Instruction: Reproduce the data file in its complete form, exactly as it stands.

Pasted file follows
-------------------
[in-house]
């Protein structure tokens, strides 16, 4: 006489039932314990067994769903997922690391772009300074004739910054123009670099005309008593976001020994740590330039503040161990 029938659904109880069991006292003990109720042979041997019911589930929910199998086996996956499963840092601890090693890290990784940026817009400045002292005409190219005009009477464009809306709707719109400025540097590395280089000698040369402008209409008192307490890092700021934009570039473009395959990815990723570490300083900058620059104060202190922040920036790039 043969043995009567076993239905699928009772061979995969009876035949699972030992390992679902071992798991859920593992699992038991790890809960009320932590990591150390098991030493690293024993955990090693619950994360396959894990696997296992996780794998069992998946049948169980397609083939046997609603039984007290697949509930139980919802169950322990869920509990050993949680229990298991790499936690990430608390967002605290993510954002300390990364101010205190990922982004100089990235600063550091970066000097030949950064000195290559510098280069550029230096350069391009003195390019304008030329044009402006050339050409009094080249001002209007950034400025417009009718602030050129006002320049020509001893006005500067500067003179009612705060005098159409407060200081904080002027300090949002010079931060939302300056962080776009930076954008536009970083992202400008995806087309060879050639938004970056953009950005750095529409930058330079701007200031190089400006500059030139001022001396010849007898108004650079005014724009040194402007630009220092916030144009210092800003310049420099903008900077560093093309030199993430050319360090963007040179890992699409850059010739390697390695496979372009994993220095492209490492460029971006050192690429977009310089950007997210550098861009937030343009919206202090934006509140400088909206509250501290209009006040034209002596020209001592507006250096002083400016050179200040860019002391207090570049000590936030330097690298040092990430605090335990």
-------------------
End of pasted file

[in-house]
């Protein structure tokens, strides 16, 4: 006489039932314990067994769903997922690391772009300074004739910054123009670099005309008593976001020994740590330039503040161990 029938659904109880069991006292003990109720042979041997019911589930929910199998086996996956499963840092601890090693890290990784940026817009400045002292005409190219005009009477464009809306709707719109400025540097590395280089000698040369402008209409008192307490890092700021934009570039473009395959990815990723570490300083900058620059104060202190922040920036790039 043969043995009567076993239905699928009772061979995969009876035949699972030992390992679902071992798991859920593992699992038991790890809960009320932590990591150390098991030493690293024993955990090693619950994360396959894990696997296992996780794998069992998946049948169980397609083939046997609603039984007290697949509930139980919802169950322990869920509990050993949680229990298991790499936690990430608390967002605290993510954002300390990364101010205190990922982004100089990235600063550091970066000097030949950064000195290559510098280069550029230096350069391009003195390019304008030329044009402006050339050409009094080249001002209007950034400025417009009718602030050129006002320049020509001893006005500067500067003179009612705060005098159409407060200081904080002027300090949002010079931060939302300056962080776009930076954008536009970083992202400008995806087309060879050639938004970056953009950005750095529409930058330079701007200031190089400006500059030139001022001396010849007898108004650079005014724009040194402007630009220092916030144009210092800003310049420099903008900077560093093309030199993430050319360090963007040179890992699409850059010739390697390695496979372009994993220095492209490492460029971006050192690429977009310089950007997210550098861009937030343009919206202090934006509140400088909206509250501290209009006040034209002596020209001592507006250096002083400016050179200040860019002391207090570049000590936030330097690298040092990430605090335990």